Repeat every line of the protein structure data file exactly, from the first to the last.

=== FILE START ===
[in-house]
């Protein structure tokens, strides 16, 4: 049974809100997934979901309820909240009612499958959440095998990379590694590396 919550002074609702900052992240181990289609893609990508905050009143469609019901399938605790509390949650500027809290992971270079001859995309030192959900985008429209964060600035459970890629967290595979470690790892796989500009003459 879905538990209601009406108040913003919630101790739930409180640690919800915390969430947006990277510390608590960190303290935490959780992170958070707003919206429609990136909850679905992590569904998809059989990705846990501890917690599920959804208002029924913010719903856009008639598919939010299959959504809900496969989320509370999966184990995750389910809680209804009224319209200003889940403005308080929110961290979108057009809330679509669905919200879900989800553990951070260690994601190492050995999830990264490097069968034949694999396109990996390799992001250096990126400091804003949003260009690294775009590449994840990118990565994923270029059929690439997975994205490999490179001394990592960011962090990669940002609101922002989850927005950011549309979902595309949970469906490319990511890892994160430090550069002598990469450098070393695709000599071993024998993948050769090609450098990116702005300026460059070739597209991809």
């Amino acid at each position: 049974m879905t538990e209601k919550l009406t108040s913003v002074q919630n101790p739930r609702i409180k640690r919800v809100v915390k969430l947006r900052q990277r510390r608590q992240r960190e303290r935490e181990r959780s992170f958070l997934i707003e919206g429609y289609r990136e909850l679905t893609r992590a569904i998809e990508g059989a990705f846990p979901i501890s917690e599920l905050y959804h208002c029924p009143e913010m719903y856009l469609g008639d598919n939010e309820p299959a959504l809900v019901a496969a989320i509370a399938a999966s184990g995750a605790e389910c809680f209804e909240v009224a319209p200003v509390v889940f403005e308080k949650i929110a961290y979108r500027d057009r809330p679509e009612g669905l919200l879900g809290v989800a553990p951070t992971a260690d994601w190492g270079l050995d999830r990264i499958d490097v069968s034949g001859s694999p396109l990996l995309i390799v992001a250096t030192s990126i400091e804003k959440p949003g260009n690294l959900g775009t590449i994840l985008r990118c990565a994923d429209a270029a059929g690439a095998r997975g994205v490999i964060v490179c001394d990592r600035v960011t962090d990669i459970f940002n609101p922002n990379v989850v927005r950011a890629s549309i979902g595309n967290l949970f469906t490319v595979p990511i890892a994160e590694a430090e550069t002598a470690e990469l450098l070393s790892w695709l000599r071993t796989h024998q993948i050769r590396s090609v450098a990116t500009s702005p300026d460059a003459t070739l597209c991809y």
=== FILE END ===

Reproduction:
[in-house]
């Protein structure tokens, strides 16, 4: 049974809100997934979901309820909240009612499958959440095998990379590694590396 919550002074609702900052992240181990289609893609990508905050009143469609019901399938605790509390949650500027809290992971270079001859995309030192959900985008429209964060600035459970890629967290595979470690790892796989500009003459 879905538990209601009406108040913003919630101790739930409180640690919800915390969430947006990277510390608590960190303290935490959780992170958070707003919206429609990136909850679905992590569904998809059989990705846990501890917690599920959804208002029924913010719903856009008639598919939010299959959504809900496969989320509370999966184990995750389910809680209804009224319209200003889940403005308080929110961290979108057009809330679509669905919200879900989800553990951070260690994601190492050995999830990264490097069968034949694999396109990996390799992001250096990126400091804003949003260009690294775009590449994840990118990565994923270029059929690439997975994205490999490179001394990592960011962090990669940002609101922002989850927005950011549309979902595309949970469906490319990511890892994160430090550069002598990469450098070393695709000599071993024998993948050769090609450098990116702005300026460059070739597209991809």
């Amino acid at each position: 049974m879905t538990e209601k919550l009406t108040s913003v002074q919630n101790p739930r609702i409180k640690r919800v809100v915390k969430l947006r900052q990277r510390r608590q992240r960190e303290r935490e181990r959780s992170f958070l997934i707003e919206g429609y289609r990136e909850l679905t893609r992590a569904i998809e990508g059989a990705f846990p979901i501890s917690e599920l905050y959804h208002c029924p009143e913010m719903y856009l469609g008639d598919n939010e309820p299959a959504l809900v019901a496969a989320i509370a399938a999966s184990g995750a605790e389910c809680f209804e909240v009224a319209p200003v509390v889940f403005e308080k949650i929110a961290y979108r500027d057009r809330p679509e009612g669905l919200l879900g809290v989800a553990p951070t992971a260690d994601w190492g270079l050995d999830r990264i499958d490097v069968s034949g001859s694999p396109l990996l995309i390799v992001a250096t030192s990126i400091e804003k959440p949003g260009n690294l959900g775009t590449i994840l985008r990118c990565a994923d429209a270029a059929g690439a095998r997975g994205v490999i964060v490179c001394d990592r600035v960011t962090d990669i459970f940002n609101p922002n990379v989850v927005r950011a890629s549309i979902g595309n967290l949970f469906t490319v595979p990511i890892a994160e590694a430090e550069t002598a470690e990469l450098l070393s790892w695709l000599r071993t796989h024998q993948i050769r590396s090609v450098a990116t500009s702005p300026d460059a003459t070739l597209c991809y």